In the short story "War" by Jack London, the author does not specify the location of the action or even the historic war in which the action takes place. London creates this vagueness deliberately so that the story takes on the significance of a parable about the evils of war in general. In part 1, the main character, a scout looking for enemy movements, discovers a scout of the enemy but spares his life. In part 2, the man whose life the scout has spared kills him. The point London is making is that war is so horrific that there is no room in it for acts of kindness and mercy.
This story was first published in July, 1911. It involves soldiers riding on horseback and doing battle on farmlands and pasturelands. The enemies are in close proximity to each other. At one point, as the scout is being shot at and riding away, London mentions that the shooters "had emptied their magazines." This may be a reference to the Spencer repeating rifle, which was first introduced during the Civil War. These clues tell us that London may have been using the American Civil War as his model.
The descriptive details indicate an area of rough terrain near a battlefield. In part 1, the scout hears heavy guns "to the west." He traverses an area where he can mainly keep hidden in brush and trees, but sometimes he has to ride over open patches of pasture. He follows a ridge covered with oak trees and then takes a steep trail into a valley. Here he passes a farmhouse, and at the edge of a stream beyond the farmhouse, he spots an enemy soldier "with several weeks' growth of ginger-colored beard." The scout decides to spare his enemy, who later kills him.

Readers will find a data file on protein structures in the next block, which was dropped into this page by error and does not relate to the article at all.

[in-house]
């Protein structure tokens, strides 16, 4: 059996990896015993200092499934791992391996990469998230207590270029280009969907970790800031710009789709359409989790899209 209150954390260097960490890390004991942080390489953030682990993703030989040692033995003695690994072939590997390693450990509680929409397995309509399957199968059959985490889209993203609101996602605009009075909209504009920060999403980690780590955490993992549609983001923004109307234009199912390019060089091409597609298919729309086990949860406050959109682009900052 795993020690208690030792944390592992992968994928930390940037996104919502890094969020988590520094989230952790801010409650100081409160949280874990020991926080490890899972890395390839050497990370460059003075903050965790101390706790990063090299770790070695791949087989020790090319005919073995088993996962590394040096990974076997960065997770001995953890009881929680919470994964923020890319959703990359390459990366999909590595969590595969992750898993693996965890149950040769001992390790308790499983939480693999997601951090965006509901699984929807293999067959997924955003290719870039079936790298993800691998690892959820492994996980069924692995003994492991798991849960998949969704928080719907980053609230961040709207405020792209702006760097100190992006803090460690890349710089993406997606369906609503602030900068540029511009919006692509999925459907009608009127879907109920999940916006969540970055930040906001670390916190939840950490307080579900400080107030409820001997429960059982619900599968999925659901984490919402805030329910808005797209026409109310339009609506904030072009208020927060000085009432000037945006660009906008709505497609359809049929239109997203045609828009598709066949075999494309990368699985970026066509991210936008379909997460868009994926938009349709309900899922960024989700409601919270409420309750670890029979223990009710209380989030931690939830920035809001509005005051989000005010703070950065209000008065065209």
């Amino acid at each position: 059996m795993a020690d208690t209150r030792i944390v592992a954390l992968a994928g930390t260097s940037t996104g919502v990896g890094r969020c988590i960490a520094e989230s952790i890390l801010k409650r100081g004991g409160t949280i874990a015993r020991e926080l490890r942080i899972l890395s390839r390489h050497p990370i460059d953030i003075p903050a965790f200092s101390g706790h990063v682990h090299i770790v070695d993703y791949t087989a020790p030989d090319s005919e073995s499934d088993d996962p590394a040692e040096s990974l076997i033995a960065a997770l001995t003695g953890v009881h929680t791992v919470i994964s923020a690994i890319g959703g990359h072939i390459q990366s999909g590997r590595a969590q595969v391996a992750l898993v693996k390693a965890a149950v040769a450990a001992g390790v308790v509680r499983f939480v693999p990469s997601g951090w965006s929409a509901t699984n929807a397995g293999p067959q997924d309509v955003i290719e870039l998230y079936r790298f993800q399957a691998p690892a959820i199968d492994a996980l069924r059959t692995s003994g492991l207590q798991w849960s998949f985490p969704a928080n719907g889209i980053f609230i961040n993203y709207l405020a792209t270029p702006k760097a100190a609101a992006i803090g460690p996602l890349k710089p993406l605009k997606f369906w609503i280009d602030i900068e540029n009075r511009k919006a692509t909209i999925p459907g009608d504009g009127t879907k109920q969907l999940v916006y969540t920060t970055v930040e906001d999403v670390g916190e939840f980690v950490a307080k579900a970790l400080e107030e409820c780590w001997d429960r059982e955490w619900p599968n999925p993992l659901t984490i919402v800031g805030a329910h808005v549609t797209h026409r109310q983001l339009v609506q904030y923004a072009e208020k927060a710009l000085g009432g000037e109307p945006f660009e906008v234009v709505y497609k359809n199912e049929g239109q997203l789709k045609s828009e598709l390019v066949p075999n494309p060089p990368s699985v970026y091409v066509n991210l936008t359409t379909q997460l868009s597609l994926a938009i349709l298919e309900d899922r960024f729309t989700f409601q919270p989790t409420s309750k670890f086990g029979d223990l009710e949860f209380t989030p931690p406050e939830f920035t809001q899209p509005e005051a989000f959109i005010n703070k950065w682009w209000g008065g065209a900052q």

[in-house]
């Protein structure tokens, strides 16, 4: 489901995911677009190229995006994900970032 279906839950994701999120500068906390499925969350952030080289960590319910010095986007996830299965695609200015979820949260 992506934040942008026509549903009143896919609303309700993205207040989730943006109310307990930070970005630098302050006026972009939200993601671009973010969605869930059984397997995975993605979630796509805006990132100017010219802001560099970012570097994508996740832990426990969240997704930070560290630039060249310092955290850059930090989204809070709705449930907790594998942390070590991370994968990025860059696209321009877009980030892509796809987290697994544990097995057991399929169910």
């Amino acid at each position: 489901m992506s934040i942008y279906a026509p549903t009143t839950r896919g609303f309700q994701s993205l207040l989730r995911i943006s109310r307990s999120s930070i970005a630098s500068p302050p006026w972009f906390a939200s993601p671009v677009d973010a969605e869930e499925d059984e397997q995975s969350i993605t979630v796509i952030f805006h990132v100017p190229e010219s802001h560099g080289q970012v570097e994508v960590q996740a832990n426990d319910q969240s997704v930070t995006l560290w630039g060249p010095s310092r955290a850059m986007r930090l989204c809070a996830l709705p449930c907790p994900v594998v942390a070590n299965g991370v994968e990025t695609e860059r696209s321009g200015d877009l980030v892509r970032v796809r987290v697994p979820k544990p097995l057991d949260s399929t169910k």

Part 2 of the story takes place at a larger farmhouse, with outbuildings, an orchard, and a graveyard. It seems that the enemy soldiers have taken over the farmhouse as a base of operations. It is here where the scout is discovered and shot as he attempts to escape.